Ralph Lauren is taking additional restructuring steps amid sluggish sales on luxury apparel and accessories, including closing its flagship Polo store in Manhattan and shifting its digital operation to a cheaper platform.
In a regulatory filing, the retailer said Tuesday the restructuring moves will result in job cuts and realize $140 million in annualized expense savings. The savings are in addition to the $180-$220 million of annualized expense savings that Ralph Lauren announced in June as part of then-CEO Stefan Larsson’s Way Forward Plan.
“These are important actions we are taking to continue our evolution and deliver on the Way Forward commitments we made in June,” CFO Jane Nielsen said in a news release.
She said the company is continuing to review its store footprint in each market “to ensure we have the right distribution and customer experience in place” and the decision to close the Polo store “will optimize our store portfolio in the New York area and allow us to focus on opportunities to pilot new and innovative customer experiences.”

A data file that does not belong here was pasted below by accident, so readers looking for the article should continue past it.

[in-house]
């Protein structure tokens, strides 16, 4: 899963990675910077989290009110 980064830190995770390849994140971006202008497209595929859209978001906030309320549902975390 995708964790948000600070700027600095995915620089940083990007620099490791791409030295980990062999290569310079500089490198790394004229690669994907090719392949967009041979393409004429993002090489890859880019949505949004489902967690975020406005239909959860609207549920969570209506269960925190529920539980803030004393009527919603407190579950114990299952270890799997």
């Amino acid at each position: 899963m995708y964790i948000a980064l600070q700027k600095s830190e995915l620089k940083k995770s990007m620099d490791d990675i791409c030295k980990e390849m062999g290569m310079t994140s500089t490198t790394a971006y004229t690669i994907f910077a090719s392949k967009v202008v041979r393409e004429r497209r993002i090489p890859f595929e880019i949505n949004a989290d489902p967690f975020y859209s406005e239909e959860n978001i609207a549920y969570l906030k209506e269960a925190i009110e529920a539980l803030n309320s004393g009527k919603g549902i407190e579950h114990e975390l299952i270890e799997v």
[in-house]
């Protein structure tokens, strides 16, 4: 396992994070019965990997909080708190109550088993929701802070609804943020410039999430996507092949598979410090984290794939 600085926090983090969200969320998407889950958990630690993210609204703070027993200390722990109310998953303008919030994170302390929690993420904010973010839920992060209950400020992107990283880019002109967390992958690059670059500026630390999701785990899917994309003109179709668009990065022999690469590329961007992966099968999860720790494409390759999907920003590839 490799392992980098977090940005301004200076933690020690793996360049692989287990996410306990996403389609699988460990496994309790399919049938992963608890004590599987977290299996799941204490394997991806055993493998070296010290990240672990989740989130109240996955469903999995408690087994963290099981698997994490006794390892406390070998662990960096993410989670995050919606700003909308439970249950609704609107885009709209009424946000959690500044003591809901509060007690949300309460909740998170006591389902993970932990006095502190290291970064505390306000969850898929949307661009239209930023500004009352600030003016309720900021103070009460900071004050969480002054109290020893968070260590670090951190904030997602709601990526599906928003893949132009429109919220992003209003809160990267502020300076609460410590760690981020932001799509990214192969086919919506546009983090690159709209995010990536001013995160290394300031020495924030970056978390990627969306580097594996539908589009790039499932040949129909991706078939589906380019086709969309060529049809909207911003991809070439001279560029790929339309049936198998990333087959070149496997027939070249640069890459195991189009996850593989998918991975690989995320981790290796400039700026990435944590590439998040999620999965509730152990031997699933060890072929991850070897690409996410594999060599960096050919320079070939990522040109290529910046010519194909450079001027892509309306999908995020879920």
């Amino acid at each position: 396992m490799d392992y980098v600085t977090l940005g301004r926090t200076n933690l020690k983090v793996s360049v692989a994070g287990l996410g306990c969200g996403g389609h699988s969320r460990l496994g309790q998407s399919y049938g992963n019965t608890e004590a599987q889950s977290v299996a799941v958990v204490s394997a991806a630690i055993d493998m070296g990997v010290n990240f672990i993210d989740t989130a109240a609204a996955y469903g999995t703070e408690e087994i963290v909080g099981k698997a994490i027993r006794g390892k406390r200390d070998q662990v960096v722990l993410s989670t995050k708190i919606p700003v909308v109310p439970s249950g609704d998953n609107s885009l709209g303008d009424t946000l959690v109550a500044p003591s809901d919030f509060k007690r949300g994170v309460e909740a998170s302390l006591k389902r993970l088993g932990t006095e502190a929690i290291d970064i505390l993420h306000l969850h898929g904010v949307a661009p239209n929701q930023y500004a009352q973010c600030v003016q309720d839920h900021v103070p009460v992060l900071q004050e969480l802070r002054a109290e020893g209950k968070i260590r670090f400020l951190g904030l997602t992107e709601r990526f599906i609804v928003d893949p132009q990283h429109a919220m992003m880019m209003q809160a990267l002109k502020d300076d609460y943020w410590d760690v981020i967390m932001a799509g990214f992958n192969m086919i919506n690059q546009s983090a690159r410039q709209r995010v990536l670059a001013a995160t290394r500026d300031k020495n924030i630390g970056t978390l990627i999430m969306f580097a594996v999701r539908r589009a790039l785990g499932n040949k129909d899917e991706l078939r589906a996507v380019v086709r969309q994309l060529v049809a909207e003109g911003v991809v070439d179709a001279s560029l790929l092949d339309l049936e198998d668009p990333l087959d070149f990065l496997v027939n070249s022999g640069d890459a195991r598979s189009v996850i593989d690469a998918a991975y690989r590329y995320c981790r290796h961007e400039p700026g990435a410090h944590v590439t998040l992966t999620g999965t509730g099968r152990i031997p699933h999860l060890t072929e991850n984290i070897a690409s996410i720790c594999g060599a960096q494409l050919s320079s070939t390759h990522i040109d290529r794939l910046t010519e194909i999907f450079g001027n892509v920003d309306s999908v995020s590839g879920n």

Ralph Lauren opened the flagship in mid-2014 after signing a lease the year before for a 15-year term that set the yearly rent at $25 million, WWD reported, citing real estate sources. The Polo product from the store will be integrated into the Ralph Lauren men’s and women’s flagship stores on Madison Avenue, as well as the brand’s other locations in downtown New York.
“The Polo brand remains strong, and we expect it to further strengthen as we continue to evolve the Polo product and marketing,” Nielsen said.
The company will also shift its digital operation to “a more cost-effective, flexible e-commerce platform” through a collaboration with Salesforce’s Commerce Cloud. “The new solution is expected to deliver a more consistent customer experience across the global digital ecosystem, with an advantaged total operating cost,” it said.
According to USA Today, the moves follow a “turbulent period” defined by falling revenue, lower profit and the departure in February of Larsson, who had “creative differences” with executive chairman and company namesake Ralph Lauren.